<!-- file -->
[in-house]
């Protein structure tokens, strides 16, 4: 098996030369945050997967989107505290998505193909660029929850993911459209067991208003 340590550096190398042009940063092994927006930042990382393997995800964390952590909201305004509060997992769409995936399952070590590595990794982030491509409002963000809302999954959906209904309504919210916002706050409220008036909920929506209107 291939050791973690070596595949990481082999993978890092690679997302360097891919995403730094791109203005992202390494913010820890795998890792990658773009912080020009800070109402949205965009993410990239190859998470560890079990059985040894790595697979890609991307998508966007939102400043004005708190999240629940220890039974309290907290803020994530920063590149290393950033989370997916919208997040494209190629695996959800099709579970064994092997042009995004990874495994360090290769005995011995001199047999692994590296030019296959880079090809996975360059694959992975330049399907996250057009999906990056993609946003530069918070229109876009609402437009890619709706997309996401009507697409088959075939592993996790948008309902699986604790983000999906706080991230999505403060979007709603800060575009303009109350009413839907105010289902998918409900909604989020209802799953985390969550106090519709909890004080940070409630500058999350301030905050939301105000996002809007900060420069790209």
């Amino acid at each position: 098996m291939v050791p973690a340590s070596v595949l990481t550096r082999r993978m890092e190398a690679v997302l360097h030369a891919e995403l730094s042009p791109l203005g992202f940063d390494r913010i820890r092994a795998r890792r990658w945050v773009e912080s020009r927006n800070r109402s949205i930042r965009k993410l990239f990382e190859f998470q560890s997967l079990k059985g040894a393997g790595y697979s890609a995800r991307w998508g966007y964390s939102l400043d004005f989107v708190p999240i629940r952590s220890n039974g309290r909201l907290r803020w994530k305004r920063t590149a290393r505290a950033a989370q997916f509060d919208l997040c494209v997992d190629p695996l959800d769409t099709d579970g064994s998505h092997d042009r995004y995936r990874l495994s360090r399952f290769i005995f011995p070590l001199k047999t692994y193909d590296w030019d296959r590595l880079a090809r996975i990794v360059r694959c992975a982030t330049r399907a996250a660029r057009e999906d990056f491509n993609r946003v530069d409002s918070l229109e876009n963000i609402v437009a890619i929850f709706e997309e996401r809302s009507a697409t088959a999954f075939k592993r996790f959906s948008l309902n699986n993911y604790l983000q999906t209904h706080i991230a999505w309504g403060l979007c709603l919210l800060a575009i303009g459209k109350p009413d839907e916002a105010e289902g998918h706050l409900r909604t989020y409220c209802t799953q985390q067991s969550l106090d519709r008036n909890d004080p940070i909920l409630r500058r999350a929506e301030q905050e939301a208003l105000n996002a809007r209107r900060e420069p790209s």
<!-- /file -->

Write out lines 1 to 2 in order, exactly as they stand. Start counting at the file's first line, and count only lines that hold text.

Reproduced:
[in-house]
């Protein structure tokens, strides 16, 4: 098996030369945050997967989107505290998505193909660029929850993911459209067991208003 340590550096190398042009940063092994927006930042990382393997995800964390952590909201305004509060997992769409995936399952070590590595990794982030491509409002963000809302999954959906209904309504919210916002706050409220008036909920929506209107 291939050791973690070596595949990481082999993978890092690679997302360097891919995403730094791109203005992202390494913010820890795998890792990658773009912080020009800070109402949205965009993410990239190859998470560890079990059985040894790595697979890609991307998508966007939102400043004005708190999240629940220890039974309290907290803020994530920063590149290393950033989370997916919208997040494209190629695996959800099709579970064994092997042009995004990874495994360090290769005995011995001199047999692994590296030019296959880079090809996975360059694959992975330049399907996250057009999906990056993609946003530069918070229109876009609402437009890619709706997309996401009507697409088959075939592993996790948008309902699986604790983000999906706080991230999505403060979007709603800060575009303009109350009413839907105010289902998918409900909604989020209802799953985390969550106090519709909890004080940070409630500058999350301030905050939301105000996002809007900060420069790209």